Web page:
Strides have been made to encourage eating fresh, whole foods, cooking at home and daily physical activity, Heller said. "But we need to do more," she added.
Dwyer-Lindgren's team used data on about 34,000 adults from the Behavioral Risk Factor Surveillance System, a state-based telephone survey that covers most counties in the United States, and the National Health and Nutrition Examination Survey.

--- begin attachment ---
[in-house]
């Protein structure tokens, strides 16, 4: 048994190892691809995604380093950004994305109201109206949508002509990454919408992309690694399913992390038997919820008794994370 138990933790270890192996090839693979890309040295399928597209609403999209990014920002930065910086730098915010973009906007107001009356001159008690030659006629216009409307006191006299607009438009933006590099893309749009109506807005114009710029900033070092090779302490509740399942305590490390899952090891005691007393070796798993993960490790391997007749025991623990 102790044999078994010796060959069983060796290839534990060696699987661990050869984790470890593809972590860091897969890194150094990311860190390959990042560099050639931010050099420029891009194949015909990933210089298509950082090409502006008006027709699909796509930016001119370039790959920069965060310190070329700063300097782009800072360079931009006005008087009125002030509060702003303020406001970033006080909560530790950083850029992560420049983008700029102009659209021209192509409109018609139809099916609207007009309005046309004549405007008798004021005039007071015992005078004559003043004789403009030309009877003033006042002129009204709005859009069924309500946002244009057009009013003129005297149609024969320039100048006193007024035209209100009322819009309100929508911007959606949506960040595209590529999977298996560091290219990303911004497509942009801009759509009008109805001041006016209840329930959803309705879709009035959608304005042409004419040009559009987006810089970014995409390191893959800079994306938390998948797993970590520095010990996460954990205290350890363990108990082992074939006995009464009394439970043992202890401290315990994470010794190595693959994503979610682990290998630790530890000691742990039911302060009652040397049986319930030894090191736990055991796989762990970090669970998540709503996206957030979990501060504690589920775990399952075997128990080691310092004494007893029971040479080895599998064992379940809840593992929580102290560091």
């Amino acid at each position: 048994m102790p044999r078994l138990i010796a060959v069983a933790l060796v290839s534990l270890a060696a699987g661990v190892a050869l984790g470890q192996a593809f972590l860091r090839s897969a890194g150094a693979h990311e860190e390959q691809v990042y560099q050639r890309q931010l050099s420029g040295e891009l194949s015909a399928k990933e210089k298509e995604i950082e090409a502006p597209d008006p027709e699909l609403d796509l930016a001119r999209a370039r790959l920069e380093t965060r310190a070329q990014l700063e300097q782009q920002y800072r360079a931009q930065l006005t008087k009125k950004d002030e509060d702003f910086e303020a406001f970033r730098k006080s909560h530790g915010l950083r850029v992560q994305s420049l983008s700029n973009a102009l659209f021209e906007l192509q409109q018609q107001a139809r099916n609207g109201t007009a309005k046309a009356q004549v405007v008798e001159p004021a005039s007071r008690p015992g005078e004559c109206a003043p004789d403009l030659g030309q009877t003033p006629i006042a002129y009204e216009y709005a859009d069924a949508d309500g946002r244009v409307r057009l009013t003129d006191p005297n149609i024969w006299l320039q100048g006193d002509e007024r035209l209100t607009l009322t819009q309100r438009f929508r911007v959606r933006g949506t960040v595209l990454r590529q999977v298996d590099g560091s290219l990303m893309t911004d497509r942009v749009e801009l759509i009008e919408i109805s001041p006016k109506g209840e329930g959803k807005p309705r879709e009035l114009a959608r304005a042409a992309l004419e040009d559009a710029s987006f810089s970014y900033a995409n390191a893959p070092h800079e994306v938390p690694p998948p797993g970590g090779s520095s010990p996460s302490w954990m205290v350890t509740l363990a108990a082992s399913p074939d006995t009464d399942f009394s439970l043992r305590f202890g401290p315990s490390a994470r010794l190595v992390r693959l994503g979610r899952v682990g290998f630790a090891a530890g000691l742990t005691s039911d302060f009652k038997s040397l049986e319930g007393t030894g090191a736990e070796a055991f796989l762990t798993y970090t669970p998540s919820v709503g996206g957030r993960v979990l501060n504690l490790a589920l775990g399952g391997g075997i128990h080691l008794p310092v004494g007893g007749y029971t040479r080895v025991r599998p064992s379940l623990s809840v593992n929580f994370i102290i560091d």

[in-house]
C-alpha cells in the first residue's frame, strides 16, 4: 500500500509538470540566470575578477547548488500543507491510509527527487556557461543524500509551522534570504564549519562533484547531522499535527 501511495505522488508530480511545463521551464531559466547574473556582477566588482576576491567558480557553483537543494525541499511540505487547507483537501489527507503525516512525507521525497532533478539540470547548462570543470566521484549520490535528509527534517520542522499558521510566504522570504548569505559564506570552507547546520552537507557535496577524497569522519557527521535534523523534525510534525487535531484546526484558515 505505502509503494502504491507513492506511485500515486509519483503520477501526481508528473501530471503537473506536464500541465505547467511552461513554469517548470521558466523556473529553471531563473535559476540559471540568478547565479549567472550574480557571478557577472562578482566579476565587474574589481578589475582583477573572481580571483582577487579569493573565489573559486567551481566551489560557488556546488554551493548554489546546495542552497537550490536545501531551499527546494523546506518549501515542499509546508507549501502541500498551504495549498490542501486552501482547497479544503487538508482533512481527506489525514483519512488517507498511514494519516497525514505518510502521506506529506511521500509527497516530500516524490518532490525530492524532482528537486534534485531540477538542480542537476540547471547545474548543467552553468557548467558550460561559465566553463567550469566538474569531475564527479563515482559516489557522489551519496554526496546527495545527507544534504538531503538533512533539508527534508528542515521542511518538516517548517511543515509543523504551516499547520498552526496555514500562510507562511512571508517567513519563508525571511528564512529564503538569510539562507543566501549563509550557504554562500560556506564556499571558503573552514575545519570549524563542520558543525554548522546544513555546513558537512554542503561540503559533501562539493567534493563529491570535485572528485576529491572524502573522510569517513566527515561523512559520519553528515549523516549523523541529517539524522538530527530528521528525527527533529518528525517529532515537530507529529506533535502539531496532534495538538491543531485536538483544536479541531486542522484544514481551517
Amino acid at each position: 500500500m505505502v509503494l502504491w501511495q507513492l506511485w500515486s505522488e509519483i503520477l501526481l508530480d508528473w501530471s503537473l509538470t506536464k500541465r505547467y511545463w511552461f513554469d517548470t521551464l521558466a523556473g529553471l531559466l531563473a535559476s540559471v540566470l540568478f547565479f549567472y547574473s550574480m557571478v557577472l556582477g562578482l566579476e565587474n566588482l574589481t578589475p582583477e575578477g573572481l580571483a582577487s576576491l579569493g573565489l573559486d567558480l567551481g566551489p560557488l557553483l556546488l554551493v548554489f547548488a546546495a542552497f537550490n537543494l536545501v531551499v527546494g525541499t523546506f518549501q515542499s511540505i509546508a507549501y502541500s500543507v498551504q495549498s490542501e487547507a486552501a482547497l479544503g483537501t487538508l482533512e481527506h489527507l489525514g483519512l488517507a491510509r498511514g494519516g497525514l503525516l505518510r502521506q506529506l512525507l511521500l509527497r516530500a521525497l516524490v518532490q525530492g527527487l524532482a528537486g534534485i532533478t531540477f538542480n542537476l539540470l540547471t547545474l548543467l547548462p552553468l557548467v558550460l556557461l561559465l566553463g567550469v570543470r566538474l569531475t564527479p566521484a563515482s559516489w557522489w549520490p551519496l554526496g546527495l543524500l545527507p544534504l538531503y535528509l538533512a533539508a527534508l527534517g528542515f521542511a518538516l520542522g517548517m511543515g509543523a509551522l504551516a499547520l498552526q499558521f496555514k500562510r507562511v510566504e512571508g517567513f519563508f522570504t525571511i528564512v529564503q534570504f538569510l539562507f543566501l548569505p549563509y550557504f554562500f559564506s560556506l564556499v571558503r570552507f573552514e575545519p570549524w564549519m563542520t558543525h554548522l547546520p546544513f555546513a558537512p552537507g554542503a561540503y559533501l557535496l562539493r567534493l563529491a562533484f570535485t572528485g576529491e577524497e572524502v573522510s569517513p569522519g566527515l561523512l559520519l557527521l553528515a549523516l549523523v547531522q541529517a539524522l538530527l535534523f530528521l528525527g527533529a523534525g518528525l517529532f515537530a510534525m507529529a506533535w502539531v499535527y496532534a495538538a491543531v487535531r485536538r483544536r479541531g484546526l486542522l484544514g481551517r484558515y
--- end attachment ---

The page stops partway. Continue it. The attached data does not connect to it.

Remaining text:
For more information on obesity, visit the U.S. National Library of Medicine.
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